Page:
Michael Hermesh of Summerland with his sculpture Hat Box Man which is on display at the north side of Penticton City Hall. The Hat Box Man supplies hats to dreamers when required. Mark Brett/Western News

Public sculpture exhibit unveiled

More than a dozen years after his controversial work The Baggage Handler first came to life, Summerland’s Michael Hermesh is back on municipal display

Hermesh is one of six featured artists whose works make up the Penticton Public Sculpture Exhibit, only this time, unlike Frank in the original piece, Hat Box Man is fully clothed.

The Baggage Handler showed up in the Marina Way roundabout near the Penticton Art Gallery one cold day in 2005 and was also commissioned by the city.

Prior to his installation, the then mayor of Penticton, David Perry had ordered Frank’s private parts be covered and a metal plate was placed over them.

This generated international attention on Penticton and a long-running controversy and legal wrangling which eventually resulted in the removal of the plate and subsequently Frank himself because of vandalism.

“Did it change me? Oh yeah it made me way more of a public person. In a way, for awhile it affected my work, it made me more self conscious,” said Hermesh, whose new sculpture is located on the north side of Penticton City Hall. “Yesterday I all of a sudden realized that this piece is actually a companion piece to The Baggage Handler.”

However it did not have anything to do with the fact Hat Box Man is dressed in a jacket and bell bottom pants.

Four other sculptures are located on the Okanagan Lake waterfront between the Peach and Sicamous and the sixth is in the Marina Way roundabout.

“I realized a lot of my pieces have to do with gravity, things floating up or being pulled down and that’s the dynamic, the spirit wants to fly and the body is, well, you’re mortal,” said Hermesh, who now concentrates his efforts on painting and drawing. “With The Baggage Handler all the suitcases were heavy and this year they’re dreams, hats for dreams they’re light, I wouldn’t say more of a positive thing but it’s kind of almost a mirror to the baggage handler.”

His description is the Hat Box Man is the person who supplies hats to dreamers when required.

Every night running from dream to dream delivering them and every morning he packs them up and takes them away.

“You need baggage, it’s a good thing. You need dreams and sometimes dreams are bad that can happen too,” said Hermesh.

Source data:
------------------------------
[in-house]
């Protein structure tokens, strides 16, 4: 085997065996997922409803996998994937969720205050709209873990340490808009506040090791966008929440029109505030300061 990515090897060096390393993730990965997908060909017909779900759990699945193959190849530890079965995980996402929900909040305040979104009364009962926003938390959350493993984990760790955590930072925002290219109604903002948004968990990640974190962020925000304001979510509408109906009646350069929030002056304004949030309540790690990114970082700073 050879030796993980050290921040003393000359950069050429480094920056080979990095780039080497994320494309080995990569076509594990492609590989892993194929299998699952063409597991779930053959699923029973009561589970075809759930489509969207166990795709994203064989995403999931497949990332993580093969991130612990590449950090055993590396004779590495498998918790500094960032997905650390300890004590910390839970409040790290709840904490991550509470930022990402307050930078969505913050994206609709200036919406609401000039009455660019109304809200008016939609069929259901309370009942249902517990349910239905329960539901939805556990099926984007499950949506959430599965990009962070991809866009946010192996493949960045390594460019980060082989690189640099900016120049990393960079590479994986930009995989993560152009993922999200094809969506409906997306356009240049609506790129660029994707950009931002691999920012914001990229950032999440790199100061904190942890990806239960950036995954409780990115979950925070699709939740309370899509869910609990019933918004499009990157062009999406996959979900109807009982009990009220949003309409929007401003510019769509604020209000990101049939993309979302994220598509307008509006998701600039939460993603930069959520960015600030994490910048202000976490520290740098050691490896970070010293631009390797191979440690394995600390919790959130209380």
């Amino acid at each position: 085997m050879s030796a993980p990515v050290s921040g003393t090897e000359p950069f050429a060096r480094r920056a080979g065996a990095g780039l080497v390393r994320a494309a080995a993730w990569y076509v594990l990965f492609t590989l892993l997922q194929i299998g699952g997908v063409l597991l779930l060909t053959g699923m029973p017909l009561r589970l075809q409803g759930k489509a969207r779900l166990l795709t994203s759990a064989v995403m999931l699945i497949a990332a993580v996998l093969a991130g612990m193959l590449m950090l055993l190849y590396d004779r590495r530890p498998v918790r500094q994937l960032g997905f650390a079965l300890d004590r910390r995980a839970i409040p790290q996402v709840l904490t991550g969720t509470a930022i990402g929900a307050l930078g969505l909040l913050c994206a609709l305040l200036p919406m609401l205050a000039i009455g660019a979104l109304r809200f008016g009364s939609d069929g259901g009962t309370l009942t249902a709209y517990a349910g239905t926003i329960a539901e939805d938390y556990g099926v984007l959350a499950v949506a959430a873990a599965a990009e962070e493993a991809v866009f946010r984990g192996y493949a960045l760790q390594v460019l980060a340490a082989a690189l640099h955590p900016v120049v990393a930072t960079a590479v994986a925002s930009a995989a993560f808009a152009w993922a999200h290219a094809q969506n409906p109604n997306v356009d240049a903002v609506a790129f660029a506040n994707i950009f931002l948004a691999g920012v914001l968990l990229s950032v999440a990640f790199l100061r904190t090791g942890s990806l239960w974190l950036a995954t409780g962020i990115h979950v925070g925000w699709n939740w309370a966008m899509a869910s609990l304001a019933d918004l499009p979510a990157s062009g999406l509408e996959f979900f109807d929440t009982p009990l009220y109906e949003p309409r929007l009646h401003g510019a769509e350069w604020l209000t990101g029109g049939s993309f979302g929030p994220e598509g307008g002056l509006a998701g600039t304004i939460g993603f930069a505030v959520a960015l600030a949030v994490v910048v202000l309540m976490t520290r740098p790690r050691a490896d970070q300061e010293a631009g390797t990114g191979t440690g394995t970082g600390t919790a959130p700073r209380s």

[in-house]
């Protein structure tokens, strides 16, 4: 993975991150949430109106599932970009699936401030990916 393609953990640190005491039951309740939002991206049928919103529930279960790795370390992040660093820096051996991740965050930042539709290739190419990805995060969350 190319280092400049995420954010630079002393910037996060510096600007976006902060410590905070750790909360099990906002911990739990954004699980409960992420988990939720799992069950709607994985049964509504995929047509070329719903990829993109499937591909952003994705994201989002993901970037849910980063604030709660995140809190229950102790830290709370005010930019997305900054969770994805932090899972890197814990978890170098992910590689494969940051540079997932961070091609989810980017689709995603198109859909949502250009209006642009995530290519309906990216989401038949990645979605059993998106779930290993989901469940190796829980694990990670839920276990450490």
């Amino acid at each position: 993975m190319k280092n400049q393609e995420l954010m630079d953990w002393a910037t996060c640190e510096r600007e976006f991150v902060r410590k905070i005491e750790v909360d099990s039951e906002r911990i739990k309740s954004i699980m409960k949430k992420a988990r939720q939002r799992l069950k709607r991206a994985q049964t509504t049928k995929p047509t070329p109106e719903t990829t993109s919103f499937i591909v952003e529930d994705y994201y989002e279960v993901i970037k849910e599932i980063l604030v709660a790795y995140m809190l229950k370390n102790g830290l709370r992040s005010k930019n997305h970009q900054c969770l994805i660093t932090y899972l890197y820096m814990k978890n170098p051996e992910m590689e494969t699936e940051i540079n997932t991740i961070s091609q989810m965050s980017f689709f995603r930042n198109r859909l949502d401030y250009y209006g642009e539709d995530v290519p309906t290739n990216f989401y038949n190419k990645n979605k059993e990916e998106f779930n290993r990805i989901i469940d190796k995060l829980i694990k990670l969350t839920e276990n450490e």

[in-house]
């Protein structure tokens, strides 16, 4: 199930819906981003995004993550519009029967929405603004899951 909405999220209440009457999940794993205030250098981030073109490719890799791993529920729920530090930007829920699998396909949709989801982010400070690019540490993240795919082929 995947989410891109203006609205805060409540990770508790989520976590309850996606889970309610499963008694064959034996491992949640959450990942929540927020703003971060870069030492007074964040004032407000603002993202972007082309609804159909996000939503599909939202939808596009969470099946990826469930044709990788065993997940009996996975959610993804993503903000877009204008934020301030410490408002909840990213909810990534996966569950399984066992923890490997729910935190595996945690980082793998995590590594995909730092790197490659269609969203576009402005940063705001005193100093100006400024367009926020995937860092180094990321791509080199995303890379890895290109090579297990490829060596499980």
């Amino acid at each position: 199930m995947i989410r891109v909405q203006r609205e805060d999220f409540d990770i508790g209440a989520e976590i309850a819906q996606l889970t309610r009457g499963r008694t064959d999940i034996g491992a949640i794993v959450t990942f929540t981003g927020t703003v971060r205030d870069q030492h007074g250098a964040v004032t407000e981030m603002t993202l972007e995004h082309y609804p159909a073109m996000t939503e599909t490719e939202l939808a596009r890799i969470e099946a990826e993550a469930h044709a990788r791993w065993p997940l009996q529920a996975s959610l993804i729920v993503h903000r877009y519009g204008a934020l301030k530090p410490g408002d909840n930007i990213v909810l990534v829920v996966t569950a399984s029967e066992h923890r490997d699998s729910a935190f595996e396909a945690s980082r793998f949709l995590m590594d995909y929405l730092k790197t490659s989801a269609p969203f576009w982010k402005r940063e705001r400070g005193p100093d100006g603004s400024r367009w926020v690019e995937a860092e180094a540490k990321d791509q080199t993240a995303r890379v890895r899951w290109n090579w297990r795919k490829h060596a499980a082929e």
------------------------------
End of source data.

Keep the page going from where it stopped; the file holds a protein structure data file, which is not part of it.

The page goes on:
The sculptures include Bringing Back the Salmon Chief by Penticton’s Clint George, The Kiss by Serge Mozhnevsky of Coquitlam, Tamarack Pond by Paul Reimer of Cranbrook, 30 Birds by Zohreh Vahidifard of Tehran, Iran and Portal by Patrick Field of Okanagan Falls.

“Through the portal I see us entering and arriving as a harmonious wave of humility and respect for each other and nature,” is how Field described his sculpture, relating to the 25,980-year cycle of precession moving into the age of Aquarius. “My perception as an artist is that women are going to be the ones that are going to help solve the long term problems.

“So this portal goes into two parallel universes one is good and one is bad. We don’t know what the results are going to be I’m just hoping the women can now get into a position of matriarchal power.”

Penticton’s unofficial temporary walk of art was showcased Saturday with the unveiling of the six public sculpture exhibits. The art will remain in place for a period of a year.

“I think it’s great that Penticton’s made an effort to invest in some beauty in the community and I just hope we can continue this as an annual event and grow it,” said Field. “I think you’ll find today and tomorrow and next week that people are going to come by and say ‘yeah we like that to be part of our community.’”

Robin Robertson who chaired the public sculpture committee was pleased to finally see the project become a reality.

“A lot of logistical things were involved, it was a matter of that (public artwork) being seen as valuable again,” she said. “Once we had the money it was work but it was wonderful work.

“It says that we’re becoming a city that realizes how important our cultural fabric is.”

 

Patrick Field of Okanagan Falls with his sculpture, The Portal, his interpretation of the portal he sees humanity entering in the age of Aquarius. Mark Brett/Western News